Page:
$18,308 -$14,395 $47,616
Medicare patients $9,495 -$20,010 $47,103
Private insurance patients $47,126 -$1,754 $132,480
Source: Health Serv Res 2011;46:1928-1945)

Sharing the benefits

In February 2005, the U.S. Department of Health and Human Services’ (HHS) Office of the Inspector General (OIG) issued an advisory opinion that added heart valves to categories of materials for evaluation in gainsharing programs that reward cardiac surgeons for reducing supply costs. Under gainsharing, the hospital gives back a percentage of the savings it accrues when surgeons implement cost-cutting measures in surgical procedures. To receive that incentive pay, the surgical group must “work in conjunction with the hospital to evaluate and clinically review vendors and products,” the opinion stated. “The surgical group will agree to use the selected products where medically appropriate.”

Like VATs, gainsharing potentially shifts the allegiance of physicians away from vendors and toward hospitals, to a degree. But with gainsharing, cardiac surgeons and hospitals each have a financial stake in lowering costs. As the OIG detailed in its opinion, such arrangements potentially can influence physicians in ways that harm patient care, including cherry picking only healthy patients or scrimping on care.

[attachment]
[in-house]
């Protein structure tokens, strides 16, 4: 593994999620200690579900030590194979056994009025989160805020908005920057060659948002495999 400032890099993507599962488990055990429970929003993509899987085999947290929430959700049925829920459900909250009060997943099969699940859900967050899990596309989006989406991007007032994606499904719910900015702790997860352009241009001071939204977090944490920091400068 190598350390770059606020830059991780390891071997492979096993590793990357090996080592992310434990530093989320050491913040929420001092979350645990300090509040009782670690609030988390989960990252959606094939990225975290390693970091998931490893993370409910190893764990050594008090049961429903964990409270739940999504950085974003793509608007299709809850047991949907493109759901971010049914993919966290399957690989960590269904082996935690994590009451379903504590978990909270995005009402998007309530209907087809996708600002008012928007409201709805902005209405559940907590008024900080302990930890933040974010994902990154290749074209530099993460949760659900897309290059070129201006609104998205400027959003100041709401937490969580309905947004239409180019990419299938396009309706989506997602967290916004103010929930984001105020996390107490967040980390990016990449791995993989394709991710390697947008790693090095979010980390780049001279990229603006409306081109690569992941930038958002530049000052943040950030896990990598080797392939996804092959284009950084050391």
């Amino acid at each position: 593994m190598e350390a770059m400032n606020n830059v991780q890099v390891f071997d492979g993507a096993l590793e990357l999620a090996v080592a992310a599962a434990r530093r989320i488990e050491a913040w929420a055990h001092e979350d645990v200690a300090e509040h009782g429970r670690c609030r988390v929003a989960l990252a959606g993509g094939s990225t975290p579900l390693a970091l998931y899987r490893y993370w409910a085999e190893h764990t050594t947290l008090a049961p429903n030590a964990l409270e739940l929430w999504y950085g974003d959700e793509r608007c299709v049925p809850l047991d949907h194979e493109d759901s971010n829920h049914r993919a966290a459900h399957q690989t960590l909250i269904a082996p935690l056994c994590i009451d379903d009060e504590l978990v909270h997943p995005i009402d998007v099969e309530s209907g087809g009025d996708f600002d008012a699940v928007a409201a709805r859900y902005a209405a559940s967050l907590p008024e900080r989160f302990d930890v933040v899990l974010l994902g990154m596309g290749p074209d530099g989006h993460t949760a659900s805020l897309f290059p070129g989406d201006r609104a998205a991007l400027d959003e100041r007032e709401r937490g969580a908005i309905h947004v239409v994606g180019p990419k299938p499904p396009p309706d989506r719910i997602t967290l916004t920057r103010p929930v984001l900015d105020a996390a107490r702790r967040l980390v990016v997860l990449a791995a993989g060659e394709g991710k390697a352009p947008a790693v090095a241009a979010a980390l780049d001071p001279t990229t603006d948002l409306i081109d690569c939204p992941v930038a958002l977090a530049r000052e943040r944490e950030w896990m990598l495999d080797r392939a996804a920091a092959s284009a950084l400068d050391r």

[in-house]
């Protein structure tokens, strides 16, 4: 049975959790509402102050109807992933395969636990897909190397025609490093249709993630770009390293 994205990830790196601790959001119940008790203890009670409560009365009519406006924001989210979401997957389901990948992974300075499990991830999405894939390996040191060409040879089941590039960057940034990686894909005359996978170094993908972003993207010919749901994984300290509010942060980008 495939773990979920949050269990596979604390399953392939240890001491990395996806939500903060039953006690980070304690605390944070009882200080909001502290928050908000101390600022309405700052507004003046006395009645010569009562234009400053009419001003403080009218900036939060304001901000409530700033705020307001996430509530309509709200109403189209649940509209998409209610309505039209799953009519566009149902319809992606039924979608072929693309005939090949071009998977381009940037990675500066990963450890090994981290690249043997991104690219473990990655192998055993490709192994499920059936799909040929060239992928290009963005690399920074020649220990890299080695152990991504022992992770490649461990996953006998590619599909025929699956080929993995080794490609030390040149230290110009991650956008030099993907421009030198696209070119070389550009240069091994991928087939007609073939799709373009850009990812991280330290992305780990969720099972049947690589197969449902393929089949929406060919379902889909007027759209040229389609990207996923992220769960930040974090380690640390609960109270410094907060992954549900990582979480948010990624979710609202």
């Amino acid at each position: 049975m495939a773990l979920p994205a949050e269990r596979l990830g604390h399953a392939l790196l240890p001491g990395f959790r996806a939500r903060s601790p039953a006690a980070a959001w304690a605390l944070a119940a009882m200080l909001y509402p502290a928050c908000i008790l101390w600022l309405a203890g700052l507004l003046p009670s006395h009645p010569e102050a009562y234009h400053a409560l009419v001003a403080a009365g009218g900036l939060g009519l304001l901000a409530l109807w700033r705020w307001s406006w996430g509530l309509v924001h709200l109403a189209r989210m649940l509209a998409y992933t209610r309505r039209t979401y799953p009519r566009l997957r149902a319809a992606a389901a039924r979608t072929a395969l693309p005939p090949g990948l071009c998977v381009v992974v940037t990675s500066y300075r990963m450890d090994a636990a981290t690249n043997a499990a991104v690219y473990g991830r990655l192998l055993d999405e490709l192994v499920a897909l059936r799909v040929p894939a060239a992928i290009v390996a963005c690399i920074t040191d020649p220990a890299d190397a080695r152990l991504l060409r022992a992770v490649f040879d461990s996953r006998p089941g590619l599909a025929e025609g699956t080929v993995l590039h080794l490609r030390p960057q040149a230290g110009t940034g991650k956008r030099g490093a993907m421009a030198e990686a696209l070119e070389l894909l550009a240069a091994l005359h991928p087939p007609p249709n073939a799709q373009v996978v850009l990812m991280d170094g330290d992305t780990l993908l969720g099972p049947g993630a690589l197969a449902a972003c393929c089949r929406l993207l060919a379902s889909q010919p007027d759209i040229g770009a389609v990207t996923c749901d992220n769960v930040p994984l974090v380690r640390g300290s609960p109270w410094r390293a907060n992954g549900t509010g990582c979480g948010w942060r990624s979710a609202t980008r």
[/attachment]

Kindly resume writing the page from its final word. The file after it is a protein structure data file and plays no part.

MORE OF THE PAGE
In a study on gainsharing in cardiology, Ketcham and Michael F. Furukawa, PhD, acting director of economic analysis, evaluation and modeling at the HHS’ Office of National Coordinator for Heath IT, found that gainsharing lowered costs without compromising care in an analysis of 13 gainsharing programs (Health Affairs 2008;3:803-812). Their findings, which focused on interventional cardiology and not cardiac surgery, showed a 7.4 percent reduction in costs per patient, with most savings coming from lower prices. They reported no signs of cherry picking, changes in referral patterns or physician caseloads.

They suggested that gainsharing may improve patient care because it fosters more dialogue among cardiologists. “Gainsharing makes physicians talk to each other, think about which devices they are using, why they prefer one over an alternative and when it is acceptable to substitute an alternative,” Ketcham says. “That can alter the bargaining dynamic between the hospital and the suppliers.”

During negotiations with vendors, cardiac surgeons and hospital staff sit on the same side of the bargaining table, a visible sign that they are aligned. “The hospital can credibly claim its physicians are willing and able to switch to alternatives if the suppliers are not able to bring prices down,” Ketcham says.

The payors’ role

The use of VATs and gainsharing is not widespread, Ketcham and Schneller say, but the practices may become more common as more physicians abandon private practices for hospital employment and as Medicare reimbursement shifts toward bundled payments and accountable care organizations (ACOs). And for cardiac valve procedures, that day may be approaching soon. The Centers for Medicare & Medicaid Services (CMS) launched a three-year demonstration to test the use of a global payment for an episode of care for select cardiovascular procedures, including cardiac valve replacements, at five facilities that were selected between 2009 and 2010.